by Thomas Zimmerman

Sinatra’s reeling on the stereo:
September of My Years. A mallard’s perched
upon your neighbor’s rooftop, unbesmirched
by river muck, green head absurd, aglow

in golden light. And you’re hung over—no,
still drunk. Odd duck, too young for fifty, so
in love with life, you’ve played the guru, searched
for God in all; abuzz and stoned, you’ve lurched

from laughing saintliness to half-assed sex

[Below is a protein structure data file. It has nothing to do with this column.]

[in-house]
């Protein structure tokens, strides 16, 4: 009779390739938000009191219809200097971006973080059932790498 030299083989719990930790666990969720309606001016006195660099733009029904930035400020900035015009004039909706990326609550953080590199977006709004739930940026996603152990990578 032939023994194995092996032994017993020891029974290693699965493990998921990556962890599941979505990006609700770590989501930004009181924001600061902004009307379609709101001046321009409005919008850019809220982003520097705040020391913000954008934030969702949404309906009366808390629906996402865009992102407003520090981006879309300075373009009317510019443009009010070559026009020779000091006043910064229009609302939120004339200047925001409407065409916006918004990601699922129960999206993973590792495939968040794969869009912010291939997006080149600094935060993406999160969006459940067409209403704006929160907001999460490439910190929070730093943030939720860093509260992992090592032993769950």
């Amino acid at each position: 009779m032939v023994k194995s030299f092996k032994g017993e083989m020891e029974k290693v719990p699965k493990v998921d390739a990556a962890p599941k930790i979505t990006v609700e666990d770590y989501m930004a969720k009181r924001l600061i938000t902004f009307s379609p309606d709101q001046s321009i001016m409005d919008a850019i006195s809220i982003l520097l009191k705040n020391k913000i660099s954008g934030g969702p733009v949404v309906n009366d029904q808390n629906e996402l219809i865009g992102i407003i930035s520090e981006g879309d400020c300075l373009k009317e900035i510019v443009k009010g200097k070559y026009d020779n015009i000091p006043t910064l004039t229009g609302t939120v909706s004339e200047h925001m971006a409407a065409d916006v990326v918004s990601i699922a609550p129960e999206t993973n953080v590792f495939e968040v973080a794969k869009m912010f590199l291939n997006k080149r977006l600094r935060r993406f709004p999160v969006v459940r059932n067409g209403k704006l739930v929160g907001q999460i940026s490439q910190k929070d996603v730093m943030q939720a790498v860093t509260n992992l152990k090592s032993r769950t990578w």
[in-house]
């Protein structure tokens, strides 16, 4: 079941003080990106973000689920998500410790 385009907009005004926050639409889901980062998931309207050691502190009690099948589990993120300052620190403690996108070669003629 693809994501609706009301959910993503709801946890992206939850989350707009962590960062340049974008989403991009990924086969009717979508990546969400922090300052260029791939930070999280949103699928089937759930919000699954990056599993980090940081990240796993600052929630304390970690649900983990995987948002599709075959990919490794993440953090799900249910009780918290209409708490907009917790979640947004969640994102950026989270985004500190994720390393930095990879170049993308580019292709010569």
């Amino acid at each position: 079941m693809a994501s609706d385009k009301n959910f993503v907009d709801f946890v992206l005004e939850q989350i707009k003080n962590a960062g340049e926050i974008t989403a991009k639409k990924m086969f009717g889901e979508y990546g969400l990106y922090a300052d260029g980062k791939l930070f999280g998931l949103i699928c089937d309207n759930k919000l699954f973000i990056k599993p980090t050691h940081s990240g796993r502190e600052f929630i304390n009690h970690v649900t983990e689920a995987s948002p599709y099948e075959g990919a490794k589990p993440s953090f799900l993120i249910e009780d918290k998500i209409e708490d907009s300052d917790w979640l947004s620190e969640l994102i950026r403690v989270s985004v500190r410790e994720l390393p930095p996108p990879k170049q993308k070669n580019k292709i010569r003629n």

and back—enough to learn at last that most
of life lies in between. But don’t get too

damned wise. Your eyes are going. Daily, flecks
of you return to dust. Some hearing’s lost.
Right now, your wife is naked, calling you.


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